• Exits, facility evacuation, and emergency response procedures.
    • Facility shelter-in-place procedures.
    • Familiarization with the venue.
    • Guest services training.
    • Training specific to the event.
  33. All haunted house staff shall be trained and drilled on the duties they are to perform in case of a fire, panic, or other emergency that affects orderly exiting.
  34. Staff shall be instructed in the proper use of portable fire extinguishers and other manual fire suppression equipment.
  35. A written emergency action plan shall be provided and submitted to the local AHJ for approval. This plan shall include:
    • Procedures for reporting emergencies that identify the means of notifying emergency personnel.
    • Staff response to emergencies.
    • Evacuation, relocation, and shelter-in-place procedures appropriate to the building, its occupancy, emergencies, and hazards.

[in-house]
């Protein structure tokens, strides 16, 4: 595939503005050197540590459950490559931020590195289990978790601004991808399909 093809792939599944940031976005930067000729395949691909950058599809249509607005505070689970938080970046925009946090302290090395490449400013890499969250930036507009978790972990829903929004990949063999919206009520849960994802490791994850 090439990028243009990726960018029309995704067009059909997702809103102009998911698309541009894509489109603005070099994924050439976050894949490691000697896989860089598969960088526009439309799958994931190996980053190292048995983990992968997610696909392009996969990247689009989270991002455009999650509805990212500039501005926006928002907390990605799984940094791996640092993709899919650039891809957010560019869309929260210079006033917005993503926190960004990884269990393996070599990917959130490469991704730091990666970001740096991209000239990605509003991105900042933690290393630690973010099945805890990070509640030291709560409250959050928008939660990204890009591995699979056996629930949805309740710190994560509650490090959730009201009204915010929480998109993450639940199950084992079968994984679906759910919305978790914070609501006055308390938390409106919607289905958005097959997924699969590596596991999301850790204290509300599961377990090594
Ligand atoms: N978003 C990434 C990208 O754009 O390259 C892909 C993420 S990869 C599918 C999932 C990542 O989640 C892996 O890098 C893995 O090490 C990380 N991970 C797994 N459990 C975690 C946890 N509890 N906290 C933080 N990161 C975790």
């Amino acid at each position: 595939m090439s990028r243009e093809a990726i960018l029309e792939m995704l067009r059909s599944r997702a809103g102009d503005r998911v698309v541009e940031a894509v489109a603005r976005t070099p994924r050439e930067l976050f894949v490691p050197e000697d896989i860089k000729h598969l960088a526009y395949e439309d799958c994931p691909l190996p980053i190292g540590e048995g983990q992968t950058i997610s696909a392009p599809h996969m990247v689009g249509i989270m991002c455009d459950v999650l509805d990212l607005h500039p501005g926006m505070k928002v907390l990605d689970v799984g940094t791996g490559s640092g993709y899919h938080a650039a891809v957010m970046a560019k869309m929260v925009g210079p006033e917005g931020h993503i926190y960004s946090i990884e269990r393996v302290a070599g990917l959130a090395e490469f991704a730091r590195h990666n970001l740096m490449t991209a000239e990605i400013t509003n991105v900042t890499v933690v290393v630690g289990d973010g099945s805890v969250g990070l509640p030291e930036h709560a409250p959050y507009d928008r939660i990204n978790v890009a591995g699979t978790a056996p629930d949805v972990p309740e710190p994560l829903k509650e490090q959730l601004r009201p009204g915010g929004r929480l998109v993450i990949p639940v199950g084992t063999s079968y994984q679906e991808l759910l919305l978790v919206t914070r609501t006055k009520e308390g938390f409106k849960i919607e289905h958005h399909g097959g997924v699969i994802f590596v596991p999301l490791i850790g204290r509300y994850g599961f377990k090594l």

• Appropriateness of the use of elevators.
    • Design and conduct of fire drills.
    • Type and coverage of building fire protection systems.
    • A building floor plan that includes:
      • Location of emergency lights.
      • Fire/heat/smoke detectors.
      • Pull stations to activate fire alarms.
      • Emergency exits.
    • Other items required by the AHJ
  36. “No smoking” signs shall be posted outside and inside the structure.
  37. A legibly marked electrical disconnect sign shall be provided on the exterior of the building.

Prohibited Items

  1. Power cords with replaced plugs. All power cords must be unmodified, factory
  2. Smoking, pyrotechnic, and open flame devices, such as:
    • Portable heaters
    • Cigarette lighters
    • Candles
    • Canisters
    • Kerosene lamps
    • Flash powder

    Signs shall be conspicuously posted to indicate these materials and devices are prohibited.

  3. Synthetic urethane foam plastics, foam rubber, or similarly highly combustible “cushion” or “molded” material.